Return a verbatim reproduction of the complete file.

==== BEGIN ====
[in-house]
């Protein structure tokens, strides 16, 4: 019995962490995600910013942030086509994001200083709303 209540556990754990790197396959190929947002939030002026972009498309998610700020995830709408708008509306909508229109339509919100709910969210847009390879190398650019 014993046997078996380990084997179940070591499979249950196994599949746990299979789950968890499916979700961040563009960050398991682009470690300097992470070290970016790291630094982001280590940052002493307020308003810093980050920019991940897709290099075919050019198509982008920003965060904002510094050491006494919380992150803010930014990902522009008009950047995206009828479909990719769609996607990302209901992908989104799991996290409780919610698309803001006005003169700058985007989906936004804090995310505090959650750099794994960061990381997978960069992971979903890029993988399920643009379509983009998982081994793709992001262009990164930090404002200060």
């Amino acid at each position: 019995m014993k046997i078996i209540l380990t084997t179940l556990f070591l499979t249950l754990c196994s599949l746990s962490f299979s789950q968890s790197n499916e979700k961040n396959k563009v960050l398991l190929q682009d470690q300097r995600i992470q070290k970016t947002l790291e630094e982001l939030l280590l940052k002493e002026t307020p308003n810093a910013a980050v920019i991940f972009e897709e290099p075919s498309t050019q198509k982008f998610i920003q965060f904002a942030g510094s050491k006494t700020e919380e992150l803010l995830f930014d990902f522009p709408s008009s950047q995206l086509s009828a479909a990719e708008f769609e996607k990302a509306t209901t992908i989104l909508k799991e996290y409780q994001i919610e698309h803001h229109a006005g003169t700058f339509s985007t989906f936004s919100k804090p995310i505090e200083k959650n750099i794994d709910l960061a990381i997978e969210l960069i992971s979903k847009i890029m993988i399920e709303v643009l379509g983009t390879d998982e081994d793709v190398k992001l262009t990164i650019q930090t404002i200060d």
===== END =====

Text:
[in-house]
């Protein structure tokens, strides 16, 4: 019995962490995600910013942030086509994001200083709303 209540556990754990790197396959190929947002939030002026972009498309998610700020995830709408708008509306909508229109339509919100709910969210847009390879190398650019 014993046997078996380990084997179940070591499979249950196994599949746990299979789950968890499916979700961040563009960050398991682009470690300097992470070290970016790291630094982001280590940052002493307020308003810093980050920019991940897709290099075919050019198509982008920003965060904002510094050491006494919380992150803010930014990902522009008009950047995206009828479909990719769609996607990302209901992908989104799991996290409780919610698309803001006005003169700058985007989906936004804090995310505090959650750099794994960061990381997978960069992971979903890029993988399920643009379509983009998982081994793709992001262009990164930090404002200060």
């Amino acid at each position: 019995m014993k046997i078996i209540l380990t084997t179940l556990f070591l499979t249950l754990c196994s599949l746990s962490f299979s789950q968890s790197n499916e979700k961040n396959k563009v960050l398991l190929q682009d470690q300097r995600i992470q070290k970016t947002l790291e630094e982001l939030l280590l940052k002493e002026t307020p308003n810093a910013a980050v920019i991940f972009e897709e290099p075919s498309t050019q198509k982008f998610i920003q965060f904002a942030g510094s050491k006494t700020e919380e992150l803010l995830f930014d990902f522009p709408s008009s950047q995206l086509s009828a479909a990719e708008f769609e996607k990302a509306t209901t992908i989104l909508k799991e996290y409780q994001i919610e698309h803001h229109a006005g003169t700058f339509s985007t989906f936004s919100k804090p995310i505090e200083k959650n750099i794994d709910l960061a990381i997978e969210l960069i992971s979903k847009i890029m993988i399920e709303v643009l379509g983009t390879d998982e081994d793709v190398k992001l262009t990164i650019q930090t404002i200060d």